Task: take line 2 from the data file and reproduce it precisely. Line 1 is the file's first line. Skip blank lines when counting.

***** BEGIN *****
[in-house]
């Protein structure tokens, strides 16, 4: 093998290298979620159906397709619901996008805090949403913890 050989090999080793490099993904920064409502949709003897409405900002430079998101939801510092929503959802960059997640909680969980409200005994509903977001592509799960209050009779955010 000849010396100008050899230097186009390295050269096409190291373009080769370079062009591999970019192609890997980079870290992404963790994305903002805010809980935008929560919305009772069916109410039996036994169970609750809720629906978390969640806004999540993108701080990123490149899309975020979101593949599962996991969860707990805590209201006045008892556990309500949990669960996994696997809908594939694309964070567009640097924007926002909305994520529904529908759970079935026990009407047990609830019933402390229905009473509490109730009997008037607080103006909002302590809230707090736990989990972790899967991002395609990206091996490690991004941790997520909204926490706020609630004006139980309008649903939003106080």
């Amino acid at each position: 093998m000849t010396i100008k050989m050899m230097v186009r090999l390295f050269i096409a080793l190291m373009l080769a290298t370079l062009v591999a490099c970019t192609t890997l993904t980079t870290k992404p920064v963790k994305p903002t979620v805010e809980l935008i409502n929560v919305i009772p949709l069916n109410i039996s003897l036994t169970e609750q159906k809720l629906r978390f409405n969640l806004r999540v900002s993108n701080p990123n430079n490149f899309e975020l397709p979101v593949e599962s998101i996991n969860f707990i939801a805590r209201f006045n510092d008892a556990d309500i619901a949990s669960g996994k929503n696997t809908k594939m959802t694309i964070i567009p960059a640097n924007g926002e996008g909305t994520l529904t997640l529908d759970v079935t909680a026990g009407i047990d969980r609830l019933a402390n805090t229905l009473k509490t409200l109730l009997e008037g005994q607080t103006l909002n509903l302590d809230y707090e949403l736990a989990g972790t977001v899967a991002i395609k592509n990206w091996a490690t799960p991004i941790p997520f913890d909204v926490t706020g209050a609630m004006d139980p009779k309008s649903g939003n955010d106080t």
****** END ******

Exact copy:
């Protein structure tokens, strides 16, 4: 093998290298979620159906397709619901996008805090949403913890 050989090999080793490099993904920064409502949709003897409405900002430079998101939801510092929503959802960059997640909680969980409200005994509903977001592509799960209050009779955010 000849010396100008050899230097186009390295050269096409190291373009080769370079062009591999970019192609890997980079870290992404963790994305903002805010809980935008929560919305009772069916109410039996036994169970609750809720629906978390969640806004999540993108701080990123490149899309975020979101593949599962996991969860707990805590209201006045008892556990309500949990669960996994696997809908594939694309964070567009640097924007926002909305994520529904529908759970079935026990009407047990609830019933402390229905009473509490109730009997008037607080103006909002302590809230707090736990989990972790899967991002395609990206091996490690991004941790997520909204926490706020609630004006139980309008649903939003106080």